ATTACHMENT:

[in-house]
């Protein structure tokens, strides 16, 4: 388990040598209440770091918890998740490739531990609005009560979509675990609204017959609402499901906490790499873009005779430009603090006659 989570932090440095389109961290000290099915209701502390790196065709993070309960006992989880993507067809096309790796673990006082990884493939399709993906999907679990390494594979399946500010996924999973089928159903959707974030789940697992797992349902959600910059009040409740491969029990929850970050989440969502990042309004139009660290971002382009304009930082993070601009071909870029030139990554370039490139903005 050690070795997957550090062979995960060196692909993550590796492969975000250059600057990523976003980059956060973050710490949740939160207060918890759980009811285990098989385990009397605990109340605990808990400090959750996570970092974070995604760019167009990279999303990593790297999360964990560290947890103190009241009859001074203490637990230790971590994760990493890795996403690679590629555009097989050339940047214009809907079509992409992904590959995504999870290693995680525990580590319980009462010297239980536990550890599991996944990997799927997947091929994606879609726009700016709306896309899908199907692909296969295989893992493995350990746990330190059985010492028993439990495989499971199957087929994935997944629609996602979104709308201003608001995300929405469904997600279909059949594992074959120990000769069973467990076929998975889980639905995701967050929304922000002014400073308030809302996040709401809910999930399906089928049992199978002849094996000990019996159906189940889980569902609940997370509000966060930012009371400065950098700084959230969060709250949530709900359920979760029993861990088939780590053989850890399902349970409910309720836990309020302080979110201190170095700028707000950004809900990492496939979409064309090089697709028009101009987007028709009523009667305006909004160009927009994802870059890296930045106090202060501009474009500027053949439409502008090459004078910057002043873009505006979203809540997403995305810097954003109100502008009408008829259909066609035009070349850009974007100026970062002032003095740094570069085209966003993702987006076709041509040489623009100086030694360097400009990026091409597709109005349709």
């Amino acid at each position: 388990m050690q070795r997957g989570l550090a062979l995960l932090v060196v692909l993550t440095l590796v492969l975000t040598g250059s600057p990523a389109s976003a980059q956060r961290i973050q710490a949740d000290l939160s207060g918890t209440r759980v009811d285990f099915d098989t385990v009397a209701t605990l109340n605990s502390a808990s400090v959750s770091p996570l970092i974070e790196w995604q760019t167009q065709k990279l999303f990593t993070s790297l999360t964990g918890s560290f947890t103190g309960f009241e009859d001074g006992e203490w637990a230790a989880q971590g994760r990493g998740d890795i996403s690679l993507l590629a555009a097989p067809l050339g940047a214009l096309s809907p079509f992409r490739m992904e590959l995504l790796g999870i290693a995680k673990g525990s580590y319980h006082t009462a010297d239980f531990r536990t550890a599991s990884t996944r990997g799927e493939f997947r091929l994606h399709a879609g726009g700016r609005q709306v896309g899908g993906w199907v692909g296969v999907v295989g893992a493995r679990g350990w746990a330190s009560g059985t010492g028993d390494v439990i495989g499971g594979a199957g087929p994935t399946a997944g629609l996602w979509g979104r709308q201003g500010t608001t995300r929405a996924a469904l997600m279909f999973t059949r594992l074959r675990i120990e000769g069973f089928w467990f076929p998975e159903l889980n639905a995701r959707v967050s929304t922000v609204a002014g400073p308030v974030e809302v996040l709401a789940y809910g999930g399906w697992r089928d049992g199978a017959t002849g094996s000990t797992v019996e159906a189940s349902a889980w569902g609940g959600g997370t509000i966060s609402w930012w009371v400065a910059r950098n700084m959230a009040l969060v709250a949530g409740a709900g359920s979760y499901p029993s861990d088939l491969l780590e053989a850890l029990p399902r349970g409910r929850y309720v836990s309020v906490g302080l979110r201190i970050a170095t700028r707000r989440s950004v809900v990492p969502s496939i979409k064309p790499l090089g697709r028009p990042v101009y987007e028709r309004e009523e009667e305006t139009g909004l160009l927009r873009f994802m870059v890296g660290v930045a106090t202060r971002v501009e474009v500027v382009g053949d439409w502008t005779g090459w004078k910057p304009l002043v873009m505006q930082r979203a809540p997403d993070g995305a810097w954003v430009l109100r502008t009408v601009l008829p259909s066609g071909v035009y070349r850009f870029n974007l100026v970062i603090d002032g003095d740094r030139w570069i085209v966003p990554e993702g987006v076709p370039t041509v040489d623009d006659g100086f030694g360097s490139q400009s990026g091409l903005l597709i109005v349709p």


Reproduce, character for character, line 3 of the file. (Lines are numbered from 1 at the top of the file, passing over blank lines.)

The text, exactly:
């Amino acid at each position: 388990m050690q070795r997957g989570l550090a062979l995960l932090v060196v692909l993550t440095l590796v492969l975000t040598g250059s600057p990523a389109s976003a980059q956060r961290i973050q710490a949740d000290l939160s207060g918890t209440r759980v009811d285990f099915d098989t385990v009397a209701t605990l109340n605990s502390a808990s400090v959750s770091p996570l970092i974070e790196w995604q760019t167009q065709k990279l999303f990593t993070s790297l999360t964990g918890s560290f947890t103190g309960f009241e009859d001074g006992e203490w637990a230790a989880q971590g994760r990493g998740d890795i996403s690679l993507l590629a555009a097989p067809l050339g940047a214009l096309s809907p079509f992409r490739m992904e590959l995504l790796g999870i290693a995680k673990g525990s580590y319980h006082t009462a010297d239980f531990r536990t550890a599991s990884t996944r990997g799927e493939f997947r091929l994606h399709a879609g726009g700016r609005q709306v896309g899908g993906w199907v692909g296969v999907v295989g893992a493995r679990g350990w746990a330190s009560g059985t010492g028993d390494v439990i495989g499971g594979a199957g087929p994935t399946a997944g629609l996602w979509g979104r709308q201003g500010t608001t995300r929405a996924a469904l997600m279909f999973t059949r594992l074959r675990i120990e000769g069973f089928w467990f076929p998975e159903l889980n639905a995701r959707v967050s929304t922000v609204a002014g400073p308030v974030e809302v996040l709401a789940y809910g999930g399906w697992r089928d049992g199978a017959t002849g094996s000990t797992v019996e159906a189940s349902a889980w569902g609940g959600g997370t509000i966060s609402w930012w009371v400065a910059r950098n700084m959230a009040l969060v709250a949530g409740a709900g359920s979760y499901p029993s861990d088939l491969l780590e053989a850890l029990p399902r349970g409910r929850y309720v836990s309020v906490g302080l979110r201190i970050a170095t700028r707000r989440s950004v809900v990492p969502s496939i979409k064309p790499l090089g697709r028009p990042v101009y987007e028709r309004e009523e009667e305006t139009g909004l160009l927009r873009f994802m870059v890296g660290v930045a106090t202060r971002v501009e474009v500027v382009g053949d439409w502008t005779g090459w004078k910057p304009l002043v873009m505006q930082r979203a809540p997403d993070g995305a810097w954003v430009l109100r502008t009408v601009l008829p259909s066609g071909v035009y070349r850009f870029n974007l100026v970062i603090d002032g003095d740094r030139w570069i085209v966003p990554e993702g987006v076709p370039t041509v040489d623009d006659g100086f030694g360097s490139q400009s990026g091409l903005l597709i109005v349709p």